"Peat, calm, stillness, a silence broken only by the sighing of the wind and the rippling trickle of fast-running burns. The smell of the peat - twelve feet deep here in places. It's the loneliest place in all England."
The Tyne. David Bean. 2003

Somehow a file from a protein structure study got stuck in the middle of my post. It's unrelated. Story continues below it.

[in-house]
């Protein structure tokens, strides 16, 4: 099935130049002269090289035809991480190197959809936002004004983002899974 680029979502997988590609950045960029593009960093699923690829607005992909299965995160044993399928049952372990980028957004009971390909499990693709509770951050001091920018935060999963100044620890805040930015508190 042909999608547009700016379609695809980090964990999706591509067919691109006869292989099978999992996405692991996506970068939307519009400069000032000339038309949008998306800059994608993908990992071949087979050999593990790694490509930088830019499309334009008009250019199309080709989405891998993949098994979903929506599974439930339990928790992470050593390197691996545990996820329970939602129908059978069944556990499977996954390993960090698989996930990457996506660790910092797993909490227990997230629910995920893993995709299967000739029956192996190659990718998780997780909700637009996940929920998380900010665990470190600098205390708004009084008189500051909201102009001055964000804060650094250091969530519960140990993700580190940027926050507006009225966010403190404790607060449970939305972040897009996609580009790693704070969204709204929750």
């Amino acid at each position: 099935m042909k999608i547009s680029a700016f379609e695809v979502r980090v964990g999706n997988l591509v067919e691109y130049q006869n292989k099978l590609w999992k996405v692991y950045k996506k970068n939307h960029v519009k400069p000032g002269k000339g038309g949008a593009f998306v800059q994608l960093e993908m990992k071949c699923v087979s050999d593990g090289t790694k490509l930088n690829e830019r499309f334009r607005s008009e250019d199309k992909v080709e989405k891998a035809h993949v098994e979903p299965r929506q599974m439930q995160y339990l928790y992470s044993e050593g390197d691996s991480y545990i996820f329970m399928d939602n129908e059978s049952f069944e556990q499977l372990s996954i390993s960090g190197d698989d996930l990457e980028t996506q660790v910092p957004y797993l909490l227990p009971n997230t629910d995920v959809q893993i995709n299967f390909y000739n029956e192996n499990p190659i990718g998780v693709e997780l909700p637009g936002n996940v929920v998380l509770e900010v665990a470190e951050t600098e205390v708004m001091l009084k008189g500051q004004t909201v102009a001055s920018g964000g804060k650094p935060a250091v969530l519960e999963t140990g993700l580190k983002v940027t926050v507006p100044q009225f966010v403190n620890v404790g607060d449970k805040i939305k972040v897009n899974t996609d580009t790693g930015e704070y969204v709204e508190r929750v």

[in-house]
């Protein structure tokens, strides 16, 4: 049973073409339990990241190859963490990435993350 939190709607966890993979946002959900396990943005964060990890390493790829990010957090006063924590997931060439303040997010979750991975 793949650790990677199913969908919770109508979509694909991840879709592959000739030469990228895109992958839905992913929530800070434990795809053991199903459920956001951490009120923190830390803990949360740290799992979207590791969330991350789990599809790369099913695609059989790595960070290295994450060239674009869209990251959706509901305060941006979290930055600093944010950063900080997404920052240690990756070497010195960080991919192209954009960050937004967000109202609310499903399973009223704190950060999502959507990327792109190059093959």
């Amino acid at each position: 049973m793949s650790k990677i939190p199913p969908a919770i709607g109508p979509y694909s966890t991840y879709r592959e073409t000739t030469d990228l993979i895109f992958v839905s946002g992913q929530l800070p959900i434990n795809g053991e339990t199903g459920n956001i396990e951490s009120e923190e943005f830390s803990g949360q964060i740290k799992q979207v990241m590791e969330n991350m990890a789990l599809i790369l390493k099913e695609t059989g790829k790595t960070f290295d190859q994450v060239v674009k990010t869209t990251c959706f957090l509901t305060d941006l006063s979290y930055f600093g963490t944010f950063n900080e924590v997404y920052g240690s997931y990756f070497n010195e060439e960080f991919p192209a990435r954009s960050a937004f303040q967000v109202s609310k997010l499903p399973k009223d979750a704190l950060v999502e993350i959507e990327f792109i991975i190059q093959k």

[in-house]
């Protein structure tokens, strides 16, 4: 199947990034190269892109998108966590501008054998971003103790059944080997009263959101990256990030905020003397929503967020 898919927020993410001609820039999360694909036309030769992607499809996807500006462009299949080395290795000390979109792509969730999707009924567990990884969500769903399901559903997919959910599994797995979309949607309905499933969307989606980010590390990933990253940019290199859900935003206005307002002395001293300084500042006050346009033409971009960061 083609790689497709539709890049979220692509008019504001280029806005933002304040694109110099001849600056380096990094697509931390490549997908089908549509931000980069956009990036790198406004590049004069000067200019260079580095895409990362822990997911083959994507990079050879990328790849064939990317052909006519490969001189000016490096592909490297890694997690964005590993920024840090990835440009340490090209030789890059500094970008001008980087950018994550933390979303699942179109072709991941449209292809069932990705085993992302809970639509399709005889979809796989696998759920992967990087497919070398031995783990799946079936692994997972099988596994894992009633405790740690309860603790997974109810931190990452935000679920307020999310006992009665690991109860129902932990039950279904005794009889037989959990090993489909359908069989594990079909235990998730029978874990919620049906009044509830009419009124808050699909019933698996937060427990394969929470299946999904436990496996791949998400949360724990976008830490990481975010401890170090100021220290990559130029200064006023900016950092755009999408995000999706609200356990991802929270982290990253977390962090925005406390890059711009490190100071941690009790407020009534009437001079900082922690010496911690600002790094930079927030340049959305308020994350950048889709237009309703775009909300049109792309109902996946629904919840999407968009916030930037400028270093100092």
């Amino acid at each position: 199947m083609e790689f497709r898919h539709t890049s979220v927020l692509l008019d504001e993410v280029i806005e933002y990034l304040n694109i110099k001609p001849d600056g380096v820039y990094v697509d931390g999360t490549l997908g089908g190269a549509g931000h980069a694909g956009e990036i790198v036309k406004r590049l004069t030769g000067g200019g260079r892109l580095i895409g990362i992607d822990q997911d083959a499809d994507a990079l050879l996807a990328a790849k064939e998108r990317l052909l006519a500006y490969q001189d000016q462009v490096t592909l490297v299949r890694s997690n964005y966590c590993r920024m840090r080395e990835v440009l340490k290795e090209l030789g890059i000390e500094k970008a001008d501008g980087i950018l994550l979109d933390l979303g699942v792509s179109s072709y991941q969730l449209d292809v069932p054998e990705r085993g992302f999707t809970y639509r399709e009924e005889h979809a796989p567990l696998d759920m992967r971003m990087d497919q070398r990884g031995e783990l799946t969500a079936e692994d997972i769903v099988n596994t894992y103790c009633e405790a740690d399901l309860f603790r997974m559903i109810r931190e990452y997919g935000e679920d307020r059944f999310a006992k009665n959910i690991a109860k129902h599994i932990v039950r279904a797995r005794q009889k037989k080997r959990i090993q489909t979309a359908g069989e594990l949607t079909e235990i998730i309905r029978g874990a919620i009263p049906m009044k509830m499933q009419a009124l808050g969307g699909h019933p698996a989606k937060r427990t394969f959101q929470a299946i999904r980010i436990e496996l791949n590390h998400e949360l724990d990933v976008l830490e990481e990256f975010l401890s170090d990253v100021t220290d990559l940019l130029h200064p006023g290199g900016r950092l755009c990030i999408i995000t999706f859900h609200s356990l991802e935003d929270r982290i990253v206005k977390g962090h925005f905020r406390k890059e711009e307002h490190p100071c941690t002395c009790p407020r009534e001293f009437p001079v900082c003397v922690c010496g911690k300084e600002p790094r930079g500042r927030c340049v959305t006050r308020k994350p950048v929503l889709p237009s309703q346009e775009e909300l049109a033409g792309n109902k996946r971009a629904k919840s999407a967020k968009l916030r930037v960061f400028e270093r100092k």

The source of the River South Tyne is located in a spring in the side of the hill to the east of the river, which has become steadily narrower - and steeper - since the previous bridge. Rocks and pebbles have been a feature of the river for some distance, but now it runs amid marshy land in these final few hundred yards. A stone sculpture in the form of an obelisk erected in 2001 marks its generally accepted source under the slopes of Cross Fell. The height above sea level here is about 1750 feet or 560 metres and about 1500 feet higher than the meeting point of South and North Tyne near Hexham. Lead mining has left its mark on the countryside, rocks litter the valley and old mine shafts are to be found on the fells. The sources of the rivers Wear and Tees are not far away. This area has been called England's last wilderness and it is not hard to see why.